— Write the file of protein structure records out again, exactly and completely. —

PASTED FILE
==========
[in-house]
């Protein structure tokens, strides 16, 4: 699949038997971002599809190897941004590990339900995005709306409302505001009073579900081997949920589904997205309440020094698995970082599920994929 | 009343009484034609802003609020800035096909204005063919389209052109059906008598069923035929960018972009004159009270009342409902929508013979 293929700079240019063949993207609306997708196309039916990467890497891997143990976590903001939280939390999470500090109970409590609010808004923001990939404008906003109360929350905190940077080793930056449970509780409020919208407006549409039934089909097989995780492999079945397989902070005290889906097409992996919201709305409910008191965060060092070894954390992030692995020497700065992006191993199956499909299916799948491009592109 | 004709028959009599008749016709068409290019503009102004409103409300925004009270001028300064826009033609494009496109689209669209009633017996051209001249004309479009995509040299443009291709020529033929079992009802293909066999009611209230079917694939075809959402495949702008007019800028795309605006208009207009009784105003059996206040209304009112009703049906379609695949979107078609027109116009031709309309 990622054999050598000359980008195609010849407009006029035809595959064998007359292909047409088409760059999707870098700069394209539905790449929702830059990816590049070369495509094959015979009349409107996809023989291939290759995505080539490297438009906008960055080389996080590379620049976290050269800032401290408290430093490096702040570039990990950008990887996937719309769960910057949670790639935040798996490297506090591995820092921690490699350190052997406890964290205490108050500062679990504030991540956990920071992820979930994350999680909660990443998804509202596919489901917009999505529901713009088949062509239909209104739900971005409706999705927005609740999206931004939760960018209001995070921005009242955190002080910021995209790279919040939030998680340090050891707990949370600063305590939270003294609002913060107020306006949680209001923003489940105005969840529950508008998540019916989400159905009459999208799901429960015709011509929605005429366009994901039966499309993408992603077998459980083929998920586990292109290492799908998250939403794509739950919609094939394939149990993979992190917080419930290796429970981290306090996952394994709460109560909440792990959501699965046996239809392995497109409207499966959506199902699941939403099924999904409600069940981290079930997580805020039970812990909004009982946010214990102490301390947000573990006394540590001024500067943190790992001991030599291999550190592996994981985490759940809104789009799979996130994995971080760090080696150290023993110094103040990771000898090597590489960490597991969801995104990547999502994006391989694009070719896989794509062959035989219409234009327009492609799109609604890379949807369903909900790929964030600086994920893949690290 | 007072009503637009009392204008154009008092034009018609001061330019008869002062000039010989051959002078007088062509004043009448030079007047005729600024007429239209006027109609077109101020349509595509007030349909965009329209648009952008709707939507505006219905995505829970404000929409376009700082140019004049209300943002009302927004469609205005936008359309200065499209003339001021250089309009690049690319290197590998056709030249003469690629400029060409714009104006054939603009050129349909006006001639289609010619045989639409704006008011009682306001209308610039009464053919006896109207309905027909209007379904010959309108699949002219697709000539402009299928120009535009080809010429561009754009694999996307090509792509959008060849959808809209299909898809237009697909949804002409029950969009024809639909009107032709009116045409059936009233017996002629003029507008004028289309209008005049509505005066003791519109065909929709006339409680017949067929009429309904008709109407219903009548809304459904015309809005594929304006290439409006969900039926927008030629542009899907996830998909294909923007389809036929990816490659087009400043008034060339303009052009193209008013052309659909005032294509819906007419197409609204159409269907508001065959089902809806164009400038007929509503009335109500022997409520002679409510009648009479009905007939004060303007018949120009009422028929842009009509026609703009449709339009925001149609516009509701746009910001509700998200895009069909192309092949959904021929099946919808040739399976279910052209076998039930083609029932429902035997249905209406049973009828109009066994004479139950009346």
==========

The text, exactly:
[in-house]
């Protein structure tokens, strides 16, 4: 699949038997971002599809190897941004590990339900995005709306409302505001009073579900081997949920589904997205309440020094698995970082599920994929 | 009343009484034609802003609020800035096909204005063919389209052109059906008598069923035929960018972009004159009270009342409902929508013979 293929700079240019063949993207609306997708196309039916990467890497891997143990976590903001939280939390999470500090109970409590609010808004923001990939404008906003109360929350905190940077080793930056449970509780409020919208407006549409039934089909097989995780492999079945397989902070005290889906097409992996919201709305409910008191965060060092070894954390992030692995020497700065992006191993199956499909299916799948491009592109 | 004709028959009599008749016709068409290019503009102004409103409300925004009270001028300064826009033609494009496109689209669209009633017996051209001249004309479009995509040299443009291709020529033929079992009802293909066999009611209230079917694939075809959402495949702008007019800028795309605006208009207009009784105003059996206040209304009112009703049906379609695949979107078609027109116009031709309309 990622054999050598000359980008195609010849407009006029035809595959064998007359292909047409088409760059999707870098700069394209539905790449929702830059990816590049070369495509094959015979009349409107996809023989291939290759995505080539490297438009906008960055080389996080590379620049976290050269800032401290408290430093490096702040570039990990950008990887996937719309769960910057949670790639935040798996490297506090591995820092921690490699350190052997406890964290205490108050500062679990504030991540956990920071992820979930994350999680909660990443998804509202596919489901917009999505529901713009088949062509239909209104739900971005409706999705927005609740999206931004939760960018209001995070921005009242955190002080910021995209790279919040939030998680340090050891707990949370600063305590939270003294609002913060107020306006949680209001923003489940105005969840529950508008998540019916989400159905009459999208799901429960015709011509929605005429366009994901039966499309993408992603077998459980083929998920586990292109290492799908998250939403794509739950919609094939394939149990993979992190917080419930290796429970981290306090996952394994709460109560909440792990959501699965046996239809392995497109409207499966959506199902699941939403099924999904409600069940981290079930997580805020039970812990909004009982946010214990102490301390947000573990006394540590001024500067943190790992001991030599291999550190592996994981985490759940809104789009799979996130994995971080760090080696150290023993110094103040990771000898090597590489960490597991969801995104990547999502994006391989694009070719896989794509062959035989219409234009327009492609799109609604890379949807369903909900790929964030600086994920893949690290 | 007072009503637009009392204008154009008092034009018609001061330019008869002062000039010989051959002078007088062509004043009448030079007047005729600024007429239209006027109609077109101020349509595509007030349909965009329209648009952008709707939507505006219905995505829970404000929409376009700082140019004049209300943002009302927004469609205005936008359309200065499209003339001021250089309009690049690319290197590998056709030249003469690629400029060409714009104006054939603009050129349909006006001639289609010619045989639409704006008011009682306001209308610039009464053919006896109207309905027909209007379904010959309108699949002219697709000539402009299928120009535009080809010429561009754009694999996307090509792509959008060849959808809209299909898809237009697909949804002409029950969009024809639909009107032709009116045409059936009233017996002629003029507008004028289309209008005049509505005066003791519109065909929709006339409680017949067929009429309904008709109407219903009548809304459904015309809005594929304006290439409006969900039926927008030629542009899907996830998909294909923007389809036929990816490659087009400043008034060339303009052009193209008013052309659909005032294509819906007419197409609204159409269907508001065959089902809806164009400038007929509503009335109500022997409520002679409510009648009479009905007939004060303007018949120009009422028929842009009509026609703009449709339009925001149609516009509701746009910001509700998200895009069909192309092949959904021929099946919808040739399976279910052209076998039930083609029932429902035997249905209406049973009828109009066994004479139950009346």